The primitive Christians were possessed with an unconquerable repugnance to the use and abuse of images, and this aversion may be ascribed to their descent from the Jews and their enmity to the Greeks. The Mosaic law had severely proscribed all representations of the Deity; and that precept was firmly established in the principles and practice of the chosen people. The wit of the Christian apologists was pointed against the foolish idolaters, who bowed before the workmanship of their own hands: the images of brass and marble, which, had they been endowed with sense and motion, should have started rather from the pedestal to adore the creative powers of the artist.2 Perhaps some recent and imperfect converts of the Gnostic tribe might crown the statues of Christ and St. Paul with the profane honours which they paid to those of Aristotle and Pythagoras;3 but the public religion of the Catholics was uniformly simple and spiritual; and the first notice of the use of pictures is in the censure of the council of Illiberis, three hundred years after the Christian era.3a Under the successors of Constantine, in the peace and luxury of the triumphant church, the more prudent bishops condescended to indulge a visible superstition for the benefit of the multitude; and, after the ruin of Paganism, they were no longer restrained by the apprehension of an odious parallel. The first introduction of a symbolic worship was in the veneration of the cross and of relics. The saints and martyrs, whose intercession was implored, were seated on the right hand of God; but the gracious and often supernatural favours, which, in the popular belief, were showered round their tomb, conveyed an unquestionable sanction of the devout pilgrims, who visited, and touched, and kissed these lifeless remains, the memorials of their merits and sufferings.4 But a memorial, more interesting than the skull or the sandals of a departed worthy, is a faithful copy of his person and features, delineated by the arts of painting or sculpture. In every age, such copies, so congenial to human feelings, have been cherished by the zeal of private friendship or public esteem; the images of the Roman emperors were adored with civil and almost religious honours; a reverence less ostentatious, but more sincere, was applied to the statues of sages and patriots; and these profane virtues, these splendid sins, disappeared in the presence of the holy men who had died for their celestial and everlasting country. At first, the experiment was made with caution and scruple; and the venerable pictures were discreetly allowed to instruct the ignorant, to awaken the cold, and to gratify the prejudices of the heathen proselytes. By a slow though inevitable progression, the honours of the original were transferred to the copy; the devout Christian prayed before the image of a saint; and the Pagan rites of genuflexion, luminaries, and incense again stole into the Catholic church. The scruples of reason, or piety, were silenced by the strong evidence of visions and miracles; and the pictures which speak, and move, and bleed, must be endowed with a divine energy, and may be considered as the proper objects of religious adoration. The most audacious pencil might tremble in the rash attempt of defining, by forms and colours, the infinite Spirit, the eternal Father, who pervades and sustains the universe.5 But the superstitious mind was more easily reconciled to paint and to worship the angels, and, above all, the Son of God, under the human shape which, on earth, they have condescended to assume. The second person of the Trinity had been clothed with a real and mortal body; but that body had ascended into heaven, and, had not some similitude been presented to the eyes of his disciples, the spiritual worship of Christ might have been obliterated by the visible relics and representations of the saints. A similar indulgence was requisite, and propitious, for the Virgin Mary; the place of her burial was unknown; and the assumption of her soul and body into heaven was adopted by the credulity of the Greeks and Latins. The use, and even the worship, of images was firmly established before the end of the sixth century; they were fondly cherished by the warm imagination of the Greeks and Asiatics; the Pantheon and Vatican were adorned with the emblems of a new superstition; but this semblance of idolatry was more coldly entertained by the rude Barbarians and the Arian clergy of the West. The bolder forms of sculpture, in brass or marble, which peopled the temples of antiquity, were offensive to the fancy or conscience of the Christian Greeks; and a smooth surface of colours has ever been esteemed a more decent and harmless mode of imitation.6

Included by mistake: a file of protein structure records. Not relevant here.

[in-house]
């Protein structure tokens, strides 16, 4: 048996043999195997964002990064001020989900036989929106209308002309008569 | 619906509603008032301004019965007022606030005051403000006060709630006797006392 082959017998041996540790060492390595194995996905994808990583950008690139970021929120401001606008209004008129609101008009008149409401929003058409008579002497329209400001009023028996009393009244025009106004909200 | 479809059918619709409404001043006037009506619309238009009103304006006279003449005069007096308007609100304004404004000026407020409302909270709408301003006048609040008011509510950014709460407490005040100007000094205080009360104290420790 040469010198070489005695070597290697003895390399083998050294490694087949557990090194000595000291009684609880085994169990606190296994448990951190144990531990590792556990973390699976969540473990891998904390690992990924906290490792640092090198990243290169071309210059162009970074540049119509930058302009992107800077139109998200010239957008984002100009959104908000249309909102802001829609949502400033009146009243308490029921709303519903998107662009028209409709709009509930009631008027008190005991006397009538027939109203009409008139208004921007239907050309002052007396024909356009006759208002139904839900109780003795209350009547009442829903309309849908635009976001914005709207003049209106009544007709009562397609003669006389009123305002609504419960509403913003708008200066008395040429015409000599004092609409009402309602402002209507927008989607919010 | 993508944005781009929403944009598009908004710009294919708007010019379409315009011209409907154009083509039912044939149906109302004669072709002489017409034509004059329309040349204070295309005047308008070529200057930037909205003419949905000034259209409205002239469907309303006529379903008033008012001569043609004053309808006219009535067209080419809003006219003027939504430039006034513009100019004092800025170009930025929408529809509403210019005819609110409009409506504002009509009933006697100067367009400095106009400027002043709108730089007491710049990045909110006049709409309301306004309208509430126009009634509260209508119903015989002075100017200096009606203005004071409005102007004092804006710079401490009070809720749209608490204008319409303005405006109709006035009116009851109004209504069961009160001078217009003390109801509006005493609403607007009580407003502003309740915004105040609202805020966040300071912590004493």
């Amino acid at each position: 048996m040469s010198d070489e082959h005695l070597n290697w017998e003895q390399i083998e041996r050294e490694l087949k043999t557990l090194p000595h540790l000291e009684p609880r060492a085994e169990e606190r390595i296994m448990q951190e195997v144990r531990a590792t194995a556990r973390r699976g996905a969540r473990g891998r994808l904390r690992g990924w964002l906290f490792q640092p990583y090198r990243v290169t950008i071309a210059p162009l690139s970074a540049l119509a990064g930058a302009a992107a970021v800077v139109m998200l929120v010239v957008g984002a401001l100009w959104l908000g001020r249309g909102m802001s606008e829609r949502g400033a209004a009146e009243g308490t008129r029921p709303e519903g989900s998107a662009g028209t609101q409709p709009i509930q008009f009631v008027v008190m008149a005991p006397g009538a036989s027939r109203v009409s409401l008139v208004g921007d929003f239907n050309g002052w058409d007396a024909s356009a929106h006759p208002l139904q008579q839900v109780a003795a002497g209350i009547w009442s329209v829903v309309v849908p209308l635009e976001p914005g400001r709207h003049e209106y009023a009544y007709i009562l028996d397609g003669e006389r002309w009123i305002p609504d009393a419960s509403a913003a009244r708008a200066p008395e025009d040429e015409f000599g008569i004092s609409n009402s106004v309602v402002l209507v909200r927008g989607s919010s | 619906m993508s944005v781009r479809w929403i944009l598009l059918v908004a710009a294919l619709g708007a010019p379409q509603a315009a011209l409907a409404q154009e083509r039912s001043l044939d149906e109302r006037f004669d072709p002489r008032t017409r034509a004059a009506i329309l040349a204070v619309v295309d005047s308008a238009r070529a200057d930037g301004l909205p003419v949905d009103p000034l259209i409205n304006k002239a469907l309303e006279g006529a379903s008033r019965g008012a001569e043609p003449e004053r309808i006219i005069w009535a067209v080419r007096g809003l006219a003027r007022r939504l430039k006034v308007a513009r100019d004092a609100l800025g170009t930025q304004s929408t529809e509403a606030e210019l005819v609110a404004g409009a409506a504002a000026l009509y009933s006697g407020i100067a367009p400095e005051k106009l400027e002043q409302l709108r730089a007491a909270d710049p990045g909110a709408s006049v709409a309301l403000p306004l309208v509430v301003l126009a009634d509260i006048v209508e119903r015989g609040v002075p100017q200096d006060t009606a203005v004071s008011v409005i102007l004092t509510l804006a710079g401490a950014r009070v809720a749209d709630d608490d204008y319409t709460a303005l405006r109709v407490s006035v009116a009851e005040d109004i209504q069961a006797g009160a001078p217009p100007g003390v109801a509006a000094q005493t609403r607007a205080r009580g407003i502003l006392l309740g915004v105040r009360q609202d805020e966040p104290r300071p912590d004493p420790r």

The merit and effect of a copy depends on its resemblance with the original; but the primitive Christians were ignorant of the genuine features of the Son of God, his mother, and his apostles: the statue of Christ at Paneas in Palestine7 was more probably that of some temporal saviour; the Gnostics and their profane monuments were reprobated; and the fancy of the Christian artists could only be guided by the clandestine imitation of some heathen model. In this distress, a bold and dexterous invention assured at once the likeness of the image and the innocence of the worship. A new superstructure of fable was raised on the popular basis of a Syrian legend, on the correspondence of Christ and Abgarus, so famous in the days of Eusebius, so reluctantly deserted by our modern advocates. The bishop of Cæsarea8 records the epistle,9 but he most strangely forgets the picture of Christ,10 — the perfect impression of his face on a linen, with which he gratified the faith of the royal stranger, who had invoked his healing power and offered the strong city of Edessa to protect him against the malice of the Jews. The ignorance of the primitive church is explained by the long imprisonment of the image, in a niche of the wall, from whence, after an oblivion of five hundred years, it was released by some prudent bishop, and seasonably presented to the devotion of the times. Its first and most glorious exploit was the deliverance of the city from the arms of Chosroes Nushirvan; and it was soon revered as a pledge of the divine promise that Edessa should never be taken by a foreign enemy. It is true, indeed, that the text of Procopius ascribes the double deliverance of Edessa to the wealth and valour of her citizens, who purchased the absence and repelled the assaults of the Persian monarch. He was ignorant, the profane historian, of the testimony which he is compelled to deliver in the ecclesiastical page of Evagrius, that the Palladium was exposed on the rampart, and that the water which had been sprinkled on the holy face, instead of quenching, added new fuel to, the flames of the besieged. After this important service, the image of Edessa was preserved with respect and gratitude; and, if the Armenians rejected the legend, the more credulous Greeks adored the similitude, which was not the work of any mortal pencil, but the immediate creation of the divine original. The style and sentiments of a Byzantine hymn will declare how far their worship was removed from the grossest idolatry. “How can we with mortal eyes contemplate this image, whose celestial splendour the host of heaven presumes not to behold? He who dwells in heaven condescends this day to visit us by his venerable image; He who is seated on the cherubim visits us this day by a picture, which the Father has delineated with his immaculate hand, which he has formed in an ineffable manner, and which we sanctify by adoring it with fear and love.” Before the end of the sixth century, these images, made without hands (in Greek it is a single word11 ), were propagated in the camps and cities of the Eastern empire;12 they were the objects of worship, and the instruments of miracles; and in the hour of danger or tumult their venerable presence could revive the hope, rekindle the courage, or repress the fury of the Roman legions. Of these pictures, the far greater part, the transcripts of a human pencil, could only pretend to a secondary likeness and improper title; but there were some of higher descent, who derived their resemblance from an immediate contact with the original, endowed, for that purpose, with a miraculous and prolific virtue. The most ambitious aspired from a filial to a fraternal relation with the image of Edessa; and such is the veronica of Rome, or Spain, or Jerusalem, which Christ in his agony and bloody sweat applied to his face and delivered to an holy matron. The fruitful precedent was speedily transferred to the Virgin Mary and the saints and martyrs. In the church of Diospolis in Palestine, the features of the mother of God13 were deeply inscribed in a marble column; the East and West have been decorated by the pencil of St. Luke; and the evangelist, who was perhaps a physician, has been forced to exercise the occupation of a painter, so profane and odious in the eyes of the primitive Christians. The Olympian Jove, created by the muse of Homer and the chisel of Phidias, might inspire a philosophic mind with momentary devotion; but these Catholic images were faintly and flatly delineated by monkish artists in the last degeneracy of taste and genius.14